§ 14. Mr. Hal Miller
asked the Secretary of State for Energy what is his forecast of North Sea gas supplies.
§ Mr. John Moore
I expect future supplies of gas to be larger than they otherwise would be, given the market freedom introduced as a result of the Oil and Gas (Enterprise) Bill. At the moment, however, the United Kingdom is a major gas importer. Last year, imports totalled 25 per cent. of our supplies.
§ Mr. Miller
Is my hon. Friend aware that, in developing our North Sea gas reserves, attention should continue to be paid to preserving our industrial capability for producing items such as pipe flanges or fittings? Therefore, will he repeat the assurance that the Offshore Supplies Office will continue to look carefully at this matter and that, in its judgment, it will not be led astray by the cartel for British Steel prices which has resulted in some British manufacturers having to pay more for their raw material than their competitors?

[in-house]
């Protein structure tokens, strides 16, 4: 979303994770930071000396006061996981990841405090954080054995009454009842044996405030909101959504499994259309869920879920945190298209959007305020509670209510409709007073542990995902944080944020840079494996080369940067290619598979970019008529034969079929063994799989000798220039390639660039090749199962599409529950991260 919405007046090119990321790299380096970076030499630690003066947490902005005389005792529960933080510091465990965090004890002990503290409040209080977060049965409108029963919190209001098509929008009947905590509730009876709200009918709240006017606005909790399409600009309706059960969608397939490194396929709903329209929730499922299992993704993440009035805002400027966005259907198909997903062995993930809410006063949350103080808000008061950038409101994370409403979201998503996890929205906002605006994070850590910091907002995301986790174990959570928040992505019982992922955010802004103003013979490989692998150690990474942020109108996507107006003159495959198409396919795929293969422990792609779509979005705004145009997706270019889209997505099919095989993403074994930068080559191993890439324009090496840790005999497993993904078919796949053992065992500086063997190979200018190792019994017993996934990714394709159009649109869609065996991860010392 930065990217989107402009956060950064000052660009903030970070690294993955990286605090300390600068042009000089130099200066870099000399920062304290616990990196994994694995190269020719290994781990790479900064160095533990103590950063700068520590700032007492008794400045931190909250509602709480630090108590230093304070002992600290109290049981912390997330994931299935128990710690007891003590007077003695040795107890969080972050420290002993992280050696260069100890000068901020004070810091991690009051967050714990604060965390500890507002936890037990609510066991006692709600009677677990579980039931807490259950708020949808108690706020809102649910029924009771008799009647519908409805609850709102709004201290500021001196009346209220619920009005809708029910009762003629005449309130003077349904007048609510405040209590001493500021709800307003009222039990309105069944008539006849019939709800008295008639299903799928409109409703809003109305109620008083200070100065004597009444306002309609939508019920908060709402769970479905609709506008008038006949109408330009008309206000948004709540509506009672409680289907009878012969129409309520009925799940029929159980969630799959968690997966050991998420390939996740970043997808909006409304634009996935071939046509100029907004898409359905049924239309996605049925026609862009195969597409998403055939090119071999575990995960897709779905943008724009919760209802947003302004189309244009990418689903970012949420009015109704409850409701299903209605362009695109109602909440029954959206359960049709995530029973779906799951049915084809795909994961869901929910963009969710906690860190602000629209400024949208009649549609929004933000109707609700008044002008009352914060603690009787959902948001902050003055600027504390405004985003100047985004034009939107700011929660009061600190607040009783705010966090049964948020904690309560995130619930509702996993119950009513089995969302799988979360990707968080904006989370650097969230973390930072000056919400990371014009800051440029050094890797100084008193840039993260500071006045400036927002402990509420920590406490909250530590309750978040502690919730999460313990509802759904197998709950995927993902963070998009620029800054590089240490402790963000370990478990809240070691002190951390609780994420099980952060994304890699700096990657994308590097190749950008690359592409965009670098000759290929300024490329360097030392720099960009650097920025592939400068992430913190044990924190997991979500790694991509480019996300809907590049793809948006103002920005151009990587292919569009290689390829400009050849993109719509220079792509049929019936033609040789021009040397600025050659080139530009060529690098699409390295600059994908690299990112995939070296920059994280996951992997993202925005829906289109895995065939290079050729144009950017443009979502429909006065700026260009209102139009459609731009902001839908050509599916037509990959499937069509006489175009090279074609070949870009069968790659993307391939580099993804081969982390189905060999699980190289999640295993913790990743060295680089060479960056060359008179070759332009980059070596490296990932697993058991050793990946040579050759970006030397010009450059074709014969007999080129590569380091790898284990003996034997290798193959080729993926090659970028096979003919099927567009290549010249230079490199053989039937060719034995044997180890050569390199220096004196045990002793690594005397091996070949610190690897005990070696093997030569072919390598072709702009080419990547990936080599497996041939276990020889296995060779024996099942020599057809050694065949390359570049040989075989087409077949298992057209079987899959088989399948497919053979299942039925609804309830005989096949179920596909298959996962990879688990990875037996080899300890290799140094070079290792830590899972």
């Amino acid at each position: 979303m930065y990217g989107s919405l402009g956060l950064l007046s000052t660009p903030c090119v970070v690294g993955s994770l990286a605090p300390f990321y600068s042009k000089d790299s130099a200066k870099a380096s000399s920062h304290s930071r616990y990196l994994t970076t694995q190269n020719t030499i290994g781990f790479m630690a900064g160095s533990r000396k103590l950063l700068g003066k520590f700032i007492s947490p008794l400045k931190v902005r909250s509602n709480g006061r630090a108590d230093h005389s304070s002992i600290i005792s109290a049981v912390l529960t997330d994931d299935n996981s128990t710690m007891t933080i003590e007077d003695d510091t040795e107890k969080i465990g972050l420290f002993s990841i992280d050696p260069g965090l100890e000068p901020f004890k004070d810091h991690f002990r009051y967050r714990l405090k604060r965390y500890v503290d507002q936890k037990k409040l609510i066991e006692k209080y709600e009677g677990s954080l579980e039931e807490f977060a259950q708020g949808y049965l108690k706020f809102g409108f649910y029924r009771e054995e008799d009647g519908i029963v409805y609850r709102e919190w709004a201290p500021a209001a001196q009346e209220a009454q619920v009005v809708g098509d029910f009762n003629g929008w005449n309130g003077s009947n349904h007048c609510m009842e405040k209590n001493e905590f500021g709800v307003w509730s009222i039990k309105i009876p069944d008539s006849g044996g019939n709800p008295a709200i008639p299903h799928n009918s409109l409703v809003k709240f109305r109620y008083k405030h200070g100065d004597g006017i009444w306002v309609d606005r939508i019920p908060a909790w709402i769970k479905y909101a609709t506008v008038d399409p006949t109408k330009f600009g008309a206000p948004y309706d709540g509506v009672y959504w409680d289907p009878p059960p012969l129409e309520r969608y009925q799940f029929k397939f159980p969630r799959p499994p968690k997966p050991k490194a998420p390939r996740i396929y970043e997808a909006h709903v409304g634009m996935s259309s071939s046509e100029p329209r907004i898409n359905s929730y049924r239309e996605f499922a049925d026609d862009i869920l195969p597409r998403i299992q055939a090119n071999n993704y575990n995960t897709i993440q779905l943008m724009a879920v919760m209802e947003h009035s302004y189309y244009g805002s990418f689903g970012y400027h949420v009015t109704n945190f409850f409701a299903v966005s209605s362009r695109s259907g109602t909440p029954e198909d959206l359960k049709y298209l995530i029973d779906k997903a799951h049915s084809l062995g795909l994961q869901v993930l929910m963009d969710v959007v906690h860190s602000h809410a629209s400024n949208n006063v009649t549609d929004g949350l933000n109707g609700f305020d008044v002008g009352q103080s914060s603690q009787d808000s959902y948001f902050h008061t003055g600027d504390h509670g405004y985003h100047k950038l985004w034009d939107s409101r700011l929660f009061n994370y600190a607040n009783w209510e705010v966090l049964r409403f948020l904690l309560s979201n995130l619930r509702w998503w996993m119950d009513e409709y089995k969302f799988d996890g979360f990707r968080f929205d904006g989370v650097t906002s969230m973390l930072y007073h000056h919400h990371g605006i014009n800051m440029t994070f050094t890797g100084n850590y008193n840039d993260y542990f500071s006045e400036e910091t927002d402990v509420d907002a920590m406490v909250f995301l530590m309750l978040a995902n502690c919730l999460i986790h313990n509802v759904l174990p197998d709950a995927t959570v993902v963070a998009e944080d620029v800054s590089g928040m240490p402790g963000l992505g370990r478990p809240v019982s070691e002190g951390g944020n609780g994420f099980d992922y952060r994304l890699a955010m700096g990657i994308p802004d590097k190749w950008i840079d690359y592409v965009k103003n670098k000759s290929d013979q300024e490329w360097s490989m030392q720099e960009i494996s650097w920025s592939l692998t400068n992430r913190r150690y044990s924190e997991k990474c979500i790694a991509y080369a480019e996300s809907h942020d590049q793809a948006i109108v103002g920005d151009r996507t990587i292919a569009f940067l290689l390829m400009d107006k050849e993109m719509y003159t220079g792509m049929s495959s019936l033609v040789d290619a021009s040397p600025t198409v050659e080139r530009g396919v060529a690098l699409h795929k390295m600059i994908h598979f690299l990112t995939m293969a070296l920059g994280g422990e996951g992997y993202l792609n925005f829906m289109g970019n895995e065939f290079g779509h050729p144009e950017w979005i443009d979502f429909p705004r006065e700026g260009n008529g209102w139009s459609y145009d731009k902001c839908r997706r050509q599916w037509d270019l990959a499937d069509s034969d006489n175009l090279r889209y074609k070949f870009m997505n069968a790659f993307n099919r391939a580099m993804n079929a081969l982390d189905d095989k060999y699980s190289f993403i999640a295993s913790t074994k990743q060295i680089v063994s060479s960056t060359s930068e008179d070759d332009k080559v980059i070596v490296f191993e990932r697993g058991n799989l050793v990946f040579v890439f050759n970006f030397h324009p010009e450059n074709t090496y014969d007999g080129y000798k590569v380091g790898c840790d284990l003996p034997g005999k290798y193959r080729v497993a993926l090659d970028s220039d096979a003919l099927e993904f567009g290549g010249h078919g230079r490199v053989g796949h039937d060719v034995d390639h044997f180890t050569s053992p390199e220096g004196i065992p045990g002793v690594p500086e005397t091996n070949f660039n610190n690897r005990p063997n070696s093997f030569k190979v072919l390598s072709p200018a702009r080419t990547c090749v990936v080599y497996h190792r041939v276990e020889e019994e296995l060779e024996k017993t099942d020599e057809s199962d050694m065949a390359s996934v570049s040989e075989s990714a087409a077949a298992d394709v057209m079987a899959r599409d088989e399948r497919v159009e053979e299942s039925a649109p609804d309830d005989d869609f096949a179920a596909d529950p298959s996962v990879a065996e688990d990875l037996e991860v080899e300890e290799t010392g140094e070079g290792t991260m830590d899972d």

§ Mr. Moore
I know that my hon. Friend assiduously pursues British companies' interests in this matter with both my Department and the Department of Industry. Those who know the excellent activities of the Offshore Supplies Office will know that full and fair opportunity to compete will be given to British companies. However, I take the hon. Gentleman's point and will come back to him on that.
§ Mr. Douglas
Does the Under-Secretary admit that part of the estimate must be based on our being successful in bidding for Norwegian gas and prohibiting the export of United Kingdom gas?
§ Mr. Moore
The first part of the hon. Gentleman's question is correct. However, my right hon. Friend the Secretary of State for Energy made it clear in his February statement that we must wait and see what major increase there will be in potential reserves prior to a long-term decision on the export of gas. For the moment, it has been made clear that no further export is expected.